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Rouhani awards medals to nuclear negotiators

Iranian President Hassan Rouhani awarded medals to members of his Cabinet and the nuclear negotiation team.

On Jan 31, Iran’s Supreme Leader Ayatollah Ali Khamenei awarded medals to sailors of the Islamic Revolutionary Guard Corps who had captured US sailors after they entered Iranian waters in the Persian Gulf, an incident that had the potential to become an international crisis. Just over a week later, at a Feb. 8 ceremony, President Hassan Rouhani awarded medals to members of his Cabinet and Iran’s negotiation team for the final nuclear deal, a process that ended an international crisis.

At the ceremony, Rouhani said that the nuclear negotiations, which took a special urgency once he took office in 2013 and appointed his Foreign Minister Mohammad Javad Zarif to head them, were as “difficult and fateful” as some of the largest battles during the Iran-Iraq War of the 1980s. Rouhani said that he and the negotiation team were in constant communication the day of the final talks in Geneva and until 5 a.m. the next morning.

On the makeup of the negotiating team, Rouhani said that after Zarif took over and the talks progressed, there was a need to assemble a new team. Therefore, Ali Akbar Salehi, the head of the Atomic Energy Organization of Iran (AEOI) joined because of his technical expertise. Later in the talks, Minister of Defense Hossein Dehghan was consulted to address “[Israeli] accusations” and the issue of possible military dimensions of Iran's nuclear program. Rouhani also thanked his chief of staff, Mohammad Nahavandian, an economist, for helping on the sanctions-related issues of the nuclear deal.

Other negotiators to receive awards were Deputy Foreign Ministers Seyed Abbas Araghchi, Majid Takht-Ravanchi and Hamid Baeidinejad. A number of AEOI officials and officials responsible for the implementation of the nuclear deal were also given awards.

Rouhani also addressed the families of assassinated nuclear scientists who were in attendance, saying, “The martyrs of peaceful nuclear technology wisely, consciously and bravely chose this dangerous path and when they realized continuing their path would be dangerous they did not retreat one bit.” He added, “Even if we would have given tens of martyrs in this path, without a doubt our nuclear scientists would not have left the path of the people and dignity and pride.” At least five Iranian scientists were assassinated. Though no one has claimed responsibility for this, Israeli officials have hinted at those who they believe are responsible.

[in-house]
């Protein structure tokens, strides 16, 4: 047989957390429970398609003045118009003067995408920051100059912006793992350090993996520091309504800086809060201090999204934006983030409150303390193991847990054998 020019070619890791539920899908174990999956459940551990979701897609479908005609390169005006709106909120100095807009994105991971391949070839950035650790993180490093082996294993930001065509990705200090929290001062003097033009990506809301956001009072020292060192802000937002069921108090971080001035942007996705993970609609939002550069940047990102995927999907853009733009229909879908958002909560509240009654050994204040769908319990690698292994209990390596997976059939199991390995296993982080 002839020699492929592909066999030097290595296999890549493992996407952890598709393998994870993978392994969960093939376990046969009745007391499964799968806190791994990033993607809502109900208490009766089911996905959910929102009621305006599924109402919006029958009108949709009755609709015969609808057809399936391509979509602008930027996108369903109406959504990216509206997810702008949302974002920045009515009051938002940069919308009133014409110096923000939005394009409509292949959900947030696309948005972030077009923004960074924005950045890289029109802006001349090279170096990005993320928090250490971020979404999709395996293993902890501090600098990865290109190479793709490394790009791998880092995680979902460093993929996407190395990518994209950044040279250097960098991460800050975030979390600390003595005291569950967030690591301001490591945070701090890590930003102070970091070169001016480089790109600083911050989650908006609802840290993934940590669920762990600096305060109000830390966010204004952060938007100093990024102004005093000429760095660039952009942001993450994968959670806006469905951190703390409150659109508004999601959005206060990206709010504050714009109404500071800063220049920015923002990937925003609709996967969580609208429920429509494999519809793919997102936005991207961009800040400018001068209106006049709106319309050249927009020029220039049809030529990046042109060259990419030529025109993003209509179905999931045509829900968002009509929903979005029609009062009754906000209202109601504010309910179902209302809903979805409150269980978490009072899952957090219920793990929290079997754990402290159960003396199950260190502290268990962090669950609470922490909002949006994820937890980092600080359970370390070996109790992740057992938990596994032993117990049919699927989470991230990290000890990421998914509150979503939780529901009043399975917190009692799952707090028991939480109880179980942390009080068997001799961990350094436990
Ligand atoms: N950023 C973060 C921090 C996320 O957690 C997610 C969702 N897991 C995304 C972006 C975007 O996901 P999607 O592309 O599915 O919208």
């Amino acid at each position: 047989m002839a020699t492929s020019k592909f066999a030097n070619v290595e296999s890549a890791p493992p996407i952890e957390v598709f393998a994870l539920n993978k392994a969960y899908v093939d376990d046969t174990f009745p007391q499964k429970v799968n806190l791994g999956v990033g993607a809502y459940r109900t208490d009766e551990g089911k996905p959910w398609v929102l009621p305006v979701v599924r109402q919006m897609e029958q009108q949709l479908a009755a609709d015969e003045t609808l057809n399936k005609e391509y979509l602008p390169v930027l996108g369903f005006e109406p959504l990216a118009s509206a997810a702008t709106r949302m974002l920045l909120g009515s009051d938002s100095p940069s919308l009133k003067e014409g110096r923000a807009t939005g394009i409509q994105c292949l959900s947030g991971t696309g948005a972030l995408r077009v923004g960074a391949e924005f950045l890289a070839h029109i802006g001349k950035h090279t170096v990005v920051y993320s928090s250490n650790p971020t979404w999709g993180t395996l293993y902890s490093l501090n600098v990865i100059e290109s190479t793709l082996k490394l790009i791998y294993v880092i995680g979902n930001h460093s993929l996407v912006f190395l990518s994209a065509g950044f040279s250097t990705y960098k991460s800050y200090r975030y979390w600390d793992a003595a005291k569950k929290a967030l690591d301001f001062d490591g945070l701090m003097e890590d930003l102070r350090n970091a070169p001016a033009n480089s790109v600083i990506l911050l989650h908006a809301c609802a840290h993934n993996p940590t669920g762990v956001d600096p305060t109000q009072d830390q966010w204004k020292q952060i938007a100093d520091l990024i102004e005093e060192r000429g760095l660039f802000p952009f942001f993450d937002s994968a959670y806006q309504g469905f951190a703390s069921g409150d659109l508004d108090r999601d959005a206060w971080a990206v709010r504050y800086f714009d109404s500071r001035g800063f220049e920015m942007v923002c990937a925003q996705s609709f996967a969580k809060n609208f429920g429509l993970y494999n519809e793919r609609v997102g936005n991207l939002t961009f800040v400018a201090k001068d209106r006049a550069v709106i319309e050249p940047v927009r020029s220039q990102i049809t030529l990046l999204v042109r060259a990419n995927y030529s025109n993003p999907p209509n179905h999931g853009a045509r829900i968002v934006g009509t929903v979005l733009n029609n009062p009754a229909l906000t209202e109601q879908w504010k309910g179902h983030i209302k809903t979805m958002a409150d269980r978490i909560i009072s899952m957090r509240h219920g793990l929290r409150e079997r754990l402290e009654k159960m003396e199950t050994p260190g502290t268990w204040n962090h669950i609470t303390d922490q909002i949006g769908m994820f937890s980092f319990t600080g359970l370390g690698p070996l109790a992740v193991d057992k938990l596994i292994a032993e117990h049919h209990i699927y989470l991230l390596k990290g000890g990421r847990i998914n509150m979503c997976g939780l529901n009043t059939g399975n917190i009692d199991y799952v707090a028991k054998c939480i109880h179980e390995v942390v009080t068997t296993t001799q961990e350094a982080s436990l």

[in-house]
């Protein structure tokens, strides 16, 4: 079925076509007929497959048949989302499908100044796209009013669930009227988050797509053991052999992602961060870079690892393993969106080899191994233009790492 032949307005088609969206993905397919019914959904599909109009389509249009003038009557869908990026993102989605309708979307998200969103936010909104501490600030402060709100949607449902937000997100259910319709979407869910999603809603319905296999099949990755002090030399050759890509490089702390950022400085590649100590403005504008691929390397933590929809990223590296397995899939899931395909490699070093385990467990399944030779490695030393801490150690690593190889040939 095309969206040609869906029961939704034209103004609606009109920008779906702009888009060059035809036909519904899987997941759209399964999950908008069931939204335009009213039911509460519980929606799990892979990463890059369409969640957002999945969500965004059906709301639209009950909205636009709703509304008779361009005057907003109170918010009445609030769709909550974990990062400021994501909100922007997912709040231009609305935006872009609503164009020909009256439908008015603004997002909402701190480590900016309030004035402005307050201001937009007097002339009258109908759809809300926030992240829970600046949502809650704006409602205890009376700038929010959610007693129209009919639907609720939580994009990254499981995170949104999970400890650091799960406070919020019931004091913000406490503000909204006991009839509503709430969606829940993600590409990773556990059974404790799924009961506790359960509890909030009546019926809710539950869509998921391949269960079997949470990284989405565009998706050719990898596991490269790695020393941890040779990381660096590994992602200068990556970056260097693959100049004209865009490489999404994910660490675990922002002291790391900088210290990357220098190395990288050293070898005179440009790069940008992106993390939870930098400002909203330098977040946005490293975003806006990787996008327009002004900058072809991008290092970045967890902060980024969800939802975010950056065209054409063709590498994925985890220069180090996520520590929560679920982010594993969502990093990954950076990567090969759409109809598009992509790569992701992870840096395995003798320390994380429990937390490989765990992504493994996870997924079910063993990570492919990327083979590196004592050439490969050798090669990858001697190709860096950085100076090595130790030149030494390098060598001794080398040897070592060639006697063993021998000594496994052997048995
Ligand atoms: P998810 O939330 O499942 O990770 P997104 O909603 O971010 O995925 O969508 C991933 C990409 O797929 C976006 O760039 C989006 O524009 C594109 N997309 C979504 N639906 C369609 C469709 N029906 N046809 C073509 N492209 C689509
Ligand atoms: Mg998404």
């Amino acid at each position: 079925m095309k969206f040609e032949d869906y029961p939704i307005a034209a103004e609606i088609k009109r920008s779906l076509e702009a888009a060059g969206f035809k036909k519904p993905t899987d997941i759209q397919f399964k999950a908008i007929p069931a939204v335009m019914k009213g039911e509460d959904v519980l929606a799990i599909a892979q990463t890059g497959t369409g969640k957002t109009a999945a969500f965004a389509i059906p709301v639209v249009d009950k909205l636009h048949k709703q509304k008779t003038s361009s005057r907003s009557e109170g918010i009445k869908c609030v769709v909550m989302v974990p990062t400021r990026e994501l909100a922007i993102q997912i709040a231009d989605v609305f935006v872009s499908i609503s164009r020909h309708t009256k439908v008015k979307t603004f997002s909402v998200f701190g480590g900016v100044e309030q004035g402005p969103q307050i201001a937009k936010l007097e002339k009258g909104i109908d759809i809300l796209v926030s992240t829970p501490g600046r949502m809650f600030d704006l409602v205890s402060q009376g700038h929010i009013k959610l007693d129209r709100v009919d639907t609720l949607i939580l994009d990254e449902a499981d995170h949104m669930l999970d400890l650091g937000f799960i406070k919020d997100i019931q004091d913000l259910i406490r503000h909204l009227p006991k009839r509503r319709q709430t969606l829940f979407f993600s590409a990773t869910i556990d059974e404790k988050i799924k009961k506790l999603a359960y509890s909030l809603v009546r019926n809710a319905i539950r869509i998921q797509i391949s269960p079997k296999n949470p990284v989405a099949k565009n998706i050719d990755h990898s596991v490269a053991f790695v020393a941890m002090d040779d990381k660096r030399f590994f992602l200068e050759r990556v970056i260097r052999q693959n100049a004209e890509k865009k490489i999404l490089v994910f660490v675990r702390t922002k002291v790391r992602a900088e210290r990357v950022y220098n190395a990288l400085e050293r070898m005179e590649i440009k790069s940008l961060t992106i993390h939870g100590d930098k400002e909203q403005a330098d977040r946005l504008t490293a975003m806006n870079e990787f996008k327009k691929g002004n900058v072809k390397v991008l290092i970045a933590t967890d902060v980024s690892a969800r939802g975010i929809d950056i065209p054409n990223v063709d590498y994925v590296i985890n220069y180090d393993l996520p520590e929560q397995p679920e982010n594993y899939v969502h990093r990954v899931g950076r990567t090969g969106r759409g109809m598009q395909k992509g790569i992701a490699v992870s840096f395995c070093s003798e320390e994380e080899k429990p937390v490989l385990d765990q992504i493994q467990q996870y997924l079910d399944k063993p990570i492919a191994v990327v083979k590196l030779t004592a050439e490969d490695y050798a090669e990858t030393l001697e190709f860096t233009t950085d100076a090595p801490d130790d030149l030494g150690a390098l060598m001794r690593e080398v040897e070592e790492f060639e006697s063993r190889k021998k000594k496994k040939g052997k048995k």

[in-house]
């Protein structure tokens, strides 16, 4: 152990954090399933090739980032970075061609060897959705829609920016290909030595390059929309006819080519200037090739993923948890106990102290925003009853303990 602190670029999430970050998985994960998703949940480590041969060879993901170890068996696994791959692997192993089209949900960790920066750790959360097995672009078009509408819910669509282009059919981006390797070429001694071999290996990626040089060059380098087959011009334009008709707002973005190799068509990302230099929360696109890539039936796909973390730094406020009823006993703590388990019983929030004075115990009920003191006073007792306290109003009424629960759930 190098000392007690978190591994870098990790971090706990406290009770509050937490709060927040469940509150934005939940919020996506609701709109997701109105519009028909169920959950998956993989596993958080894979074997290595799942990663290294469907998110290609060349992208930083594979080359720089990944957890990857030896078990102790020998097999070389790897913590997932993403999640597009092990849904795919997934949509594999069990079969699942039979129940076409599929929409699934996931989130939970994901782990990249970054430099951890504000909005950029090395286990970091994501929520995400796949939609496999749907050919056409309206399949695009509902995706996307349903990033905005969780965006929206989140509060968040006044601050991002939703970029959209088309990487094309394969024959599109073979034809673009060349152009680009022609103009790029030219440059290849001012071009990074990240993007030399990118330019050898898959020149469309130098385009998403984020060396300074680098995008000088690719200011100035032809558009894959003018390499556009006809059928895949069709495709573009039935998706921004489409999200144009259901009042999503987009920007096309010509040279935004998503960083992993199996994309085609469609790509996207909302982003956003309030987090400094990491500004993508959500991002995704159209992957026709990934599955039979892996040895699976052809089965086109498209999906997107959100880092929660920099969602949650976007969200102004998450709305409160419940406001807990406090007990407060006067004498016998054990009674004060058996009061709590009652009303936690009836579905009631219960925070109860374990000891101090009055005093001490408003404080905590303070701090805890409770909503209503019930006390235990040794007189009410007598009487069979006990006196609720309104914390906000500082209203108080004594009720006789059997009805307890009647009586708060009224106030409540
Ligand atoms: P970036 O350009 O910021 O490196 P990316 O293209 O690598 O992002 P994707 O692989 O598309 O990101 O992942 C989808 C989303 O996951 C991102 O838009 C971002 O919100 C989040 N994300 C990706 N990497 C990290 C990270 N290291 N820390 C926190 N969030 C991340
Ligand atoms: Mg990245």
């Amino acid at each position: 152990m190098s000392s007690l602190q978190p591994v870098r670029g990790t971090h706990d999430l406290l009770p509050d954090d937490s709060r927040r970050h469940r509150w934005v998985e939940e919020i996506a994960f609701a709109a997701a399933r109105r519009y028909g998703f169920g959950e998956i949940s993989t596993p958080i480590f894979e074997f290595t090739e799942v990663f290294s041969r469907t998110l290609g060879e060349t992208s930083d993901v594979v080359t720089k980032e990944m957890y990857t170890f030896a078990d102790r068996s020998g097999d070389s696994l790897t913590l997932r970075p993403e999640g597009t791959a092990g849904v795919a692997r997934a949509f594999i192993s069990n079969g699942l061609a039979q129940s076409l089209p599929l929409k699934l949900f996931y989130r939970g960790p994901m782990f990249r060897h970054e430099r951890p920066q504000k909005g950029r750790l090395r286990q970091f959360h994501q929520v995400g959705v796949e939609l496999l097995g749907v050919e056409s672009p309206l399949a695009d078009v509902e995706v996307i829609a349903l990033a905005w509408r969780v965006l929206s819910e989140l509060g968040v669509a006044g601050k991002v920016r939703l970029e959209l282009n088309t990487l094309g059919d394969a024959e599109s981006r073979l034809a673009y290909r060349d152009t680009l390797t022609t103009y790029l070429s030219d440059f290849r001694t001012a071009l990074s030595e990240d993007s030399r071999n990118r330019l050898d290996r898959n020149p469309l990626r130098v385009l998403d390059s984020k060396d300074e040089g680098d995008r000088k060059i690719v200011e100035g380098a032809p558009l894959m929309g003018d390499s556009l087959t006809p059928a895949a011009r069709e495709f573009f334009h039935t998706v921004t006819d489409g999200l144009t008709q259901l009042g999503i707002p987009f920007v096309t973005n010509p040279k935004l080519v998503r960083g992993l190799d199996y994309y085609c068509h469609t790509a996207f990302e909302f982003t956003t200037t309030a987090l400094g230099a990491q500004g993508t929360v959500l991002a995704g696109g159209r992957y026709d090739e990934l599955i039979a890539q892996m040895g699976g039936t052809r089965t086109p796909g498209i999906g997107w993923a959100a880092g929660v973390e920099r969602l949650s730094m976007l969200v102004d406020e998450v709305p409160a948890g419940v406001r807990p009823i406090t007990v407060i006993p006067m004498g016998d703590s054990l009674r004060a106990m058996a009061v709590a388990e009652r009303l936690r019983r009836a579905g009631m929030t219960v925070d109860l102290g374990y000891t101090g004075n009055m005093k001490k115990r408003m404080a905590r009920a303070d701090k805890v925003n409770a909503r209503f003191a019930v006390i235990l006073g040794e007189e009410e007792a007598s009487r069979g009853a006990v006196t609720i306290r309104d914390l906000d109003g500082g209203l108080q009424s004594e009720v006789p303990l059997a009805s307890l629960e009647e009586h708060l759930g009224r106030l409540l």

Rouhani, who hopes to fill the future parliament with like-minded allies after the Feb. 26 elections, said that the nuclear deal and the lifting of sanctions “is not the honor of one faction, party, administration or specific individual, but the great nation of Iran.”

While Reformist media covered the ceremony in a positive light, other media were critical of the event. Raja News, associated with the hard-line Endurance Front, wrote that contrary to the advertisements of the administration, the Iranian people no longer associate the nuclear deal with the opening of the economy. Raja accused the Rouhani administration of holding the medal ceremony for the nuclear deal because “the administration has had no achievements in the field of economy or any other domestic arena.” The article continued that if people genuinely saw the nuclear deal as a great achievement and victory, there would be no need to hold such an award ceremony or make comparisons to major war battles of the 1980s.

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